A shoe is just a shoe. Until someone steps into it. That’s Nike’s mantra, repeated by the man who designs the shoes, the man who markets the shoes, and the man who is on the cusp of revolutionizing them. A shoe is just a shoe: A hollow, empty vessel void of personality. That’s an odd mantra to hang a movie on, but it fits Air like a, well, a shoe.

Air, the newly released feature based on the story of Nike developing the Air Jordan shoe line, opens in 1984 and goes to great pains to ensure you never forget. The details: Nike is a distant third to Converse and Adidas in the basketball shoe market. Nike is a running company—still called jogging at this juncture—and Sonny Vaccaro (Matt Damon) is the basketball guru tasked with turning his division around by scouting future talent while Nike can still afford them. The top five draft picks are out of their reach, so marketing director Rob Strasser (Jason Bateman) implores his team to work on signing three, maybe four, lesser-known, less-expensive picks. He’s hoping Nike can ink a deal with someone like John Stockton while he’s still a kid from Gonzaga and cross his fingers that he’ll turn into a, well, a John Stockton.

Are you getting that Air is about as obvious as naming Michael Jordan’s signature shoe, Air Jordan? Or that a movie about the creation of the Air Jordan line should be called Air? That’s pretty much what we’re working with here. In addition to bludgeoning you with era-appropriate needle drops and relentless references to ’80s pop culture, Air never stops winking at the audience. Even the mention of Stockton’s name elicits comments along the lines of “John Stockton? Never heard of ‘em. Who’s he?” And, “Gonzaga, isn’t that a vocational school?”

Back to Sonny: He doesn’t want John Stockton, and he doesn’t want to spread the money around with three or four guys. He wants to spend it all on one player, one shoe, one future: Michael Jordan.

Viola Davis and Julius Tennon in Air. Images courtesy Amazon Studios.

Even in ’84, everyone knew Jordan would be good, maybe great. But Sonny might be the only one at Nike who actually believes it. So his job is to convince Nike CEO Phil Knight (Ben Affleck) that Jordan will be great for Nike, and Jordan’s mom, Deloris (Viola Davis), that Nike will be great for Jordan. It’s one of those obvious ideas everyone backs because it’s destined to be great. And everyone at Nike, from Knight to Howard White (Chris Tucker) down to the shoe’s designer, Peter Moore (Matthew Maher), is just itching for a piece of that greatness.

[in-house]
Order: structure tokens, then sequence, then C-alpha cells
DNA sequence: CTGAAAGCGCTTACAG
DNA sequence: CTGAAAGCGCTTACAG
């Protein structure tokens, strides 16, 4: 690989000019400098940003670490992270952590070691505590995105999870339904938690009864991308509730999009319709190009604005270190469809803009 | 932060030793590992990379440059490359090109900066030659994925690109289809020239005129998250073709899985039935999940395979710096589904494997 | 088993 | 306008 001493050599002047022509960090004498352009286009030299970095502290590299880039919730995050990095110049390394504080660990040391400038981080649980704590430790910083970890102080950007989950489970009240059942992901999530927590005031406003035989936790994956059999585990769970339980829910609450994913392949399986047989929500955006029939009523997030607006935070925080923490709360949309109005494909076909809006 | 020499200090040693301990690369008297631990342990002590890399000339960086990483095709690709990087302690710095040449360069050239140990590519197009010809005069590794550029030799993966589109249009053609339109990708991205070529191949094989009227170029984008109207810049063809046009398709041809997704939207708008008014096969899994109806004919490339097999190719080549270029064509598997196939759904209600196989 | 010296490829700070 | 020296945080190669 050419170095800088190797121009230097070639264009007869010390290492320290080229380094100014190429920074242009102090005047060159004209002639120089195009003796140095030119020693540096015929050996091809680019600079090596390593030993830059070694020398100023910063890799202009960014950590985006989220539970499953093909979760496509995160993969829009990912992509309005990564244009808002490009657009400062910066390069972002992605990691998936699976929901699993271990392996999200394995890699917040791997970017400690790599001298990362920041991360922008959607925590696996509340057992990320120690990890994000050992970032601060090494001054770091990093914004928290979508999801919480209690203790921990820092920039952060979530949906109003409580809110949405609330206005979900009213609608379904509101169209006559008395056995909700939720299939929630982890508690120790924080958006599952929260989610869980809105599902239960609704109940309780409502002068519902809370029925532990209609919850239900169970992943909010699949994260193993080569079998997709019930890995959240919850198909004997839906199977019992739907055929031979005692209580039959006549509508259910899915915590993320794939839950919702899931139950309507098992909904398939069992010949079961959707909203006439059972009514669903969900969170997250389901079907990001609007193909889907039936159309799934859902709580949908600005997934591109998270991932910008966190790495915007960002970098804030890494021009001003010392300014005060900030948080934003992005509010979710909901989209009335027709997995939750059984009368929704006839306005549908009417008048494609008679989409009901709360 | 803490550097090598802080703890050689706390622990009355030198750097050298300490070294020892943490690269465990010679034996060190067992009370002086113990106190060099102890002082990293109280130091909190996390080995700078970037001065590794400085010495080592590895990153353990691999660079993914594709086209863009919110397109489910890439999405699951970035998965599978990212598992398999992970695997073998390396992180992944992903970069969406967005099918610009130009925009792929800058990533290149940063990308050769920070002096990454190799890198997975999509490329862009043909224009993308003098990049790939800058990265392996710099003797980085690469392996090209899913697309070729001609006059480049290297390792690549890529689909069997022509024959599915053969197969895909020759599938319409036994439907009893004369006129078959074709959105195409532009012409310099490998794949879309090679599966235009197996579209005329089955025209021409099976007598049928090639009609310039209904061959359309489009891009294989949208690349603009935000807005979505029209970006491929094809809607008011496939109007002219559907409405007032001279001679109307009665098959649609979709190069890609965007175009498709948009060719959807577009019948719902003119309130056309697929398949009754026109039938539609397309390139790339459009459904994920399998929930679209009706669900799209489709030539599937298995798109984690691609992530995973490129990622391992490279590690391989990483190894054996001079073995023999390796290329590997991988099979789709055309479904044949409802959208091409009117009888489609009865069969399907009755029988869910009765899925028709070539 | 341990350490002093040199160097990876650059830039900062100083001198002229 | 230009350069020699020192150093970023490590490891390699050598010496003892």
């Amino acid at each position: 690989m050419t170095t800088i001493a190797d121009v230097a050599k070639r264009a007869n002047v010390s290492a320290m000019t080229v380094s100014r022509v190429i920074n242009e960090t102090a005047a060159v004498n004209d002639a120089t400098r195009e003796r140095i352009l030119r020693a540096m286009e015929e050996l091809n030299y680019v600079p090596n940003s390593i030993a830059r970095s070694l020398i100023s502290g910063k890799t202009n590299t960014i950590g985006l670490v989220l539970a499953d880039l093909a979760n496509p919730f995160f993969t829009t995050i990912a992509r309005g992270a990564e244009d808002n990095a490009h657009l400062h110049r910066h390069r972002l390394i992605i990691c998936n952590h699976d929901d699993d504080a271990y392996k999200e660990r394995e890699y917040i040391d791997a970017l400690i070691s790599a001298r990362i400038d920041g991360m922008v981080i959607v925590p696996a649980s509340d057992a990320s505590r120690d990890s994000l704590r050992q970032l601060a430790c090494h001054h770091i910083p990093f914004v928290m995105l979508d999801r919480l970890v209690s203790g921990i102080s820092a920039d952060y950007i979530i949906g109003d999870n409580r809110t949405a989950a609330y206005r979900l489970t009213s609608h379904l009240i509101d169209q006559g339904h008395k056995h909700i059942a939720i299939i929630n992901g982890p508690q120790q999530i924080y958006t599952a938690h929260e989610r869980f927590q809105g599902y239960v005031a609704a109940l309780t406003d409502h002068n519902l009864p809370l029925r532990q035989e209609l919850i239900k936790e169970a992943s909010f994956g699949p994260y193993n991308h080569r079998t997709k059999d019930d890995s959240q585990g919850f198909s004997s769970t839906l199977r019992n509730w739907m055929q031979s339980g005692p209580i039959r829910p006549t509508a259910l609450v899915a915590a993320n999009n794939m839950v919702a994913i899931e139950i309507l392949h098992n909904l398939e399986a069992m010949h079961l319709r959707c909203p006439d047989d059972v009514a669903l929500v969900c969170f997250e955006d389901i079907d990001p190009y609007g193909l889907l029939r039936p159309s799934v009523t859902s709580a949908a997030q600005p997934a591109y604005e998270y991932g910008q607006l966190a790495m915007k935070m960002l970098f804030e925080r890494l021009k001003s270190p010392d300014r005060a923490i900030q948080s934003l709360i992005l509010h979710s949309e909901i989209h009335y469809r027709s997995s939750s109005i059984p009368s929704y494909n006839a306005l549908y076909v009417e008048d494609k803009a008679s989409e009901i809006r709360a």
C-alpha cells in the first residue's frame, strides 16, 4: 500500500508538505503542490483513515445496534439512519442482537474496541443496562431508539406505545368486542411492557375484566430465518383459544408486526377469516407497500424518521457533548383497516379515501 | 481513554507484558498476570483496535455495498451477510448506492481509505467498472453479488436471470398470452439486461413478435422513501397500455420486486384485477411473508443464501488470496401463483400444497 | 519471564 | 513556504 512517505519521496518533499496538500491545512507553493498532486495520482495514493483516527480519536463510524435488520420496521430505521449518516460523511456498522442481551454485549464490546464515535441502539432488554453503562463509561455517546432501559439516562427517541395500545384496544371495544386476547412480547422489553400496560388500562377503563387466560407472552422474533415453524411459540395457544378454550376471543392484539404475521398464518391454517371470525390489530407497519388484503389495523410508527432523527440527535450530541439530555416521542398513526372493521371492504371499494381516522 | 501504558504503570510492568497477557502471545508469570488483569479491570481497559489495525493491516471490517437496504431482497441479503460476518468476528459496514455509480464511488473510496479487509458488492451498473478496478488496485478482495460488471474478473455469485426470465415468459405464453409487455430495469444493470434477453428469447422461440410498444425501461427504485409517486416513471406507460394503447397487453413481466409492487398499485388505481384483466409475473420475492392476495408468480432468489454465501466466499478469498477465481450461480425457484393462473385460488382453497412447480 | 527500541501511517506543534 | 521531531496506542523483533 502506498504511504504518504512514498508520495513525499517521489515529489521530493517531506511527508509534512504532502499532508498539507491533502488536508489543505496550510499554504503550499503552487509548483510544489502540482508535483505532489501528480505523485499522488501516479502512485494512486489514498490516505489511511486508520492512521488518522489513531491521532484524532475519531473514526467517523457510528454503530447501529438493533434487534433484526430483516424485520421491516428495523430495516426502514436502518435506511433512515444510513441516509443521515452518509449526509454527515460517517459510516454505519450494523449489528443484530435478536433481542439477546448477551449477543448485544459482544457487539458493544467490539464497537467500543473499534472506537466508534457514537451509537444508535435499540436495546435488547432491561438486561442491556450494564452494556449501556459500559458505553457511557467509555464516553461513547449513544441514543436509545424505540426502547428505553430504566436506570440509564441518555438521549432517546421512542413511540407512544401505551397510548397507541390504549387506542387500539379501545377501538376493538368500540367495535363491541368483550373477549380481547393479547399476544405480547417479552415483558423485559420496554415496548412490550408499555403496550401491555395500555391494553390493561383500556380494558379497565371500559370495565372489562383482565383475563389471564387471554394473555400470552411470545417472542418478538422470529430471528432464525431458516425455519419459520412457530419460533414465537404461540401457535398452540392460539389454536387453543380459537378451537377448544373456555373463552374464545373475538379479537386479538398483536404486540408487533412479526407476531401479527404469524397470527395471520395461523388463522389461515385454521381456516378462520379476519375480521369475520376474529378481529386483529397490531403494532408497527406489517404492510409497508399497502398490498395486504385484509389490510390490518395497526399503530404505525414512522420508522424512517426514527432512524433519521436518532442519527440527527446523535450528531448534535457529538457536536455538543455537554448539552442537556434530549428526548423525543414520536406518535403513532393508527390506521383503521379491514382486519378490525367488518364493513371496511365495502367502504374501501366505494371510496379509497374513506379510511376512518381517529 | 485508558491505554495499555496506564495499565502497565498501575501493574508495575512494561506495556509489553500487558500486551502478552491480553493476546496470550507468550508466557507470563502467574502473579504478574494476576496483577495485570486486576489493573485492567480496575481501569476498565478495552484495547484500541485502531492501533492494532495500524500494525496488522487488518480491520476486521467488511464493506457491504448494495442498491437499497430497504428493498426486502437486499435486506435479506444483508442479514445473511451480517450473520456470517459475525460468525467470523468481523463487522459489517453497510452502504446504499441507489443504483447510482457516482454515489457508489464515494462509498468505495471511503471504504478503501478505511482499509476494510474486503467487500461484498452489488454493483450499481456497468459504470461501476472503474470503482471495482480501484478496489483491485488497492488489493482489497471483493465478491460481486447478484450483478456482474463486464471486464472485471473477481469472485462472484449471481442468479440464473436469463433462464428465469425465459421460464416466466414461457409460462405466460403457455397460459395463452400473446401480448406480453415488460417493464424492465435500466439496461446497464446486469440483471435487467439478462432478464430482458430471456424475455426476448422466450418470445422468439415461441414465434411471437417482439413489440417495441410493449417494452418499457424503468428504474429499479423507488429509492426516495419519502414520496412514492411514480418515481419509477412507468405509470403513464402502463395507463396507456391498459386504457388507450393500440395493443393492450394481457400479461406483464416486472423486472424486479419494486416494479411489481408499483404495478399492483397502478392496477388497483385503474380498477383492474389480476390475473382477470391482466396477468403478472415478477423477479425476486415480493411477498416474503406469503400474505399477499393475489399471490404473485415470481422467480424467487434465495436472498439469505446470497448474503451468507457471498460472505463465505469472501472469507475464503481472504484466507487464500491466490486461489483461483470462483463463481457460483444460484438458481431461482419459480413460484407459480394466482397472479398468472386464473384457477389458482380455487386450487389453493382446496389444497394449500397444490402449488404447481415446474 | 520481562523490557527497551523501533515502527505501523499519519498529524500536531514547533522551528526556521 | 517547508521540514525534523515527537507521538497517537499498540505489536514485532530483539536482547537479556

And if that sounds like a compelling story, reader, you’re not wrong. Air, written by Alex Convery and directed by Affleck, is also pretty damn funny and features solid performances from Bateman, Damon, and Davis. It’s just that the script’s obsession with greatness starts to tip the proceedings into parody. And a low-budget one at that. In one scene, Sonny meets with George Raveling (Marlon Wayans) to discuss how best to approach mother and father Jordan with the idea. Raveling launches into a story about the time he saw Dr. Martin Luther King Jr. give a speech—that Dr. Martin Luther King Jr. speech. Raveling’s lesson will echo later in the movie when Sonny has to give a speech of his own, but you might miss the whole point because the camera is distractingly refocusing and reframing during Raveling’s speech. I guess they forgot to do another take for safety.

Then there’s the bit about Knight, the billionaire Buddhist who lives about as on-trend as you can in ’84. He lords over Nike with ten principles—commandments?—but is quick to puncture any notion of intent. The name of the company? That’s as empty as those shoes. Knight picked it because marketing research told him people like four-letter words. That whole “goddess of victory” thing: Happy coincidence. Same thing with the swoosh; it means more to the people buying it than the people selling it or making it. Oh, and about those faceless people churning out Nikes by the thousands, Rob knows he’s supposed to be ambivalent about where Nikes are manufactured, but it rubs him the wrong way. Not enough that he won’t stop bringing his estranged daughter brand new Nikes every time the courts allow him to see her. One man’s suffering is another man’s opportunity to mend his broken family.

You know, for a movie that’s as deep as a sidewalk puddle after a spring rain, there’s a lot of critical thinking going on in Air. It just doesn’t amount to much. Instead, Affleck hopes that with enough good acting, snappy dialogue, and characters trying to elevate their day-to-day into something timeless, you’ll overlook that Air is an empty vessel obsessed with money—who earns it and who keeps it—and comes up with a couple of reasons to validate why some have so much, and the rest have so little.

Rating: 2.5 out of 5.

Air (2023)
Directed by Ben Affleck
Written by Alex Convery
Produced by Ben Affleck, Madison Ainley, Jason Michael Berman, Matt Damon, David Ellison, Peter Guber, Jeff Robinov, Jesse Sisgold, Jon Weinbach
Starring: Matt Damon, Jason Bateman, Ben Affleck, Chris Messina, Viola Davis, Julius Tennon, Chris Tucker, Matthew Maher
Amazon Studios, Rated R, Running time 112 minutes, Opens April 5, 2023

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